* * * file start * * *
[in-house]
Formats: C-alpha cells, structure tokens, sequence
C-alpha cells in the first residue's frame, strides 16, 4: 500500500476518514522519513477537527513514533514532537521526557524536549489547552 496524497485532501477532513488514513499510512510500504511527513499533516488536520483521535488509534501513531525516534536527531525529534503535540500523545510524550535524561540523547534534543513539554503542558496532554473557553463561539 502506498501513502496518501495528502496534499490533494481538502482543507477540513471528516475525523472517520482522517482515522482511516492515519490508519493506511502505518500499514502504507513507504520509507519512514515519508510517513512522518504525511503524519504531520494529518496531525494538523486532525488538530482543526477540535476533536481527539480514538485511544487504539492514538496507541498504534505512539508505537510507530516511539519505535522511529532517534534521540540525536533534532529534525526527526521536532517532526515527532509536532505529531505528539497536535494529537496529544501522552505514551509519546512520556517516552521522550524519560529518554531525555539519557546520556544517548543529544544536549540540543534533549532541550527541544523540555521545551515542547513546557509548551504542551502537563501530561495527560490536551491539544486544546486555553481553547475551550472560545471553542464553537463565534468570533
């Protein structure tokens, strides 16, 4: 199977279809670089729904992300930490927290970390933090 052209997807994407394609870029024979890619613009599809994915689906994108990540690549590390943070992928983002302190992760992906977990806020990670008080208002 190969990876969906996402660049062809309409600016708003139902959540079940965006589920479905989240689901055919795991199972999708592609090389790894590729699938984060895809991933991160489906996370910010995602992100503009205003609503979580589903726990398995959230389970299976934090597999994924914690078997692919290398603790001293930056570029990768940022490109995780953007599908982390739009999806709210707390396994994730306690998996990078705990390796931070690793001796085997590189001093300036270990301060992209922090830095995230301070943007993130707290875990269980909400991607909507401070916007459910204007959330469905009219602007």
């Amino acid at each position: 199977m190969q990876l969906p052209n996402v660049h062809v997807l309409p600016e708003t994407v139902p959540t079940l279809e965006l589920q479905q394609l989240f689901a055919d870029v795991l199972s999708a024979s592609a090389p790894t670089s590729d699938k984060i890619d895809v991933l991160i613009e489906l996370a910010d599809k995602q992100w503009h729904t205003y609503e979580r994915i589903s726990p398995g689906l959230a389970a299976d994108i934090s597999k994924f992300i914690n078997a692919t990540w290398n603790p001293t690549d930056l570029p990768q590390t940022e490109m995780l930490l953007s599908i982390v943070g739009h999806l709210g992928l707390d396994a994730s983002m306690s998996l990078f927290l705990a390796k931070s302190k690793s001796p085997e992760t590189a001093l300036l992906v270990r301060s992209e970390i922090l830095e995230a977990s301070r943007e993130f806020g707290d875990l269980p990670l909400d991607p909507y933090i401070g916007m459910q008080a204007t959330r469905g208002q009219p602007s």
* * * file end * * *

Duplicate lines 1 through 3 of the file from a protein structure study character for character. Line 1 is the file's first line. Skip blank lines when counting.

[in-house]
Formats: C-alpha cells, structure tokens, sequence
C-alpha cells in the first residue's frame, strides 16, 4: 500500500476518514522519513477537527513514533514532537521526557524536549489547552 496524497485532501477532513488514513499510512510500504511527513499533516488536520483521535488509534501513531525516534536527531525529534503535540500523545510524550535524561540523547534534543513539554503542558496532554473557553463561539 502506498501513502496518501495528502496534499490533494481538502482543507477540513471528516475525523472517520482522517482515522482511516492515519490508519493506511502505518500499514502504507513507504520509507519512514515519508510517513512522518504525511503524519504531520494529518496531525494538523486532525488538530482543526477540535476533536481527539480514538485511544487504539492514538496507541498504534505512539508505537510507530516511539519505535522511529532517534534521540540525536533534532529534525526527526521536532517532526515527532509536532505529531505528539497536535494529537496529544501522552505514551509519546512520556517516552521522550524519560529518554531525555539519557546520556544517548543529544544536549540540543534533549532541550527541544523540555521545551515542547513546557509548551504542551502537563501530561495527560490536551491539544486544546486555553481553547475551550472560545471553542464553537463565534468570533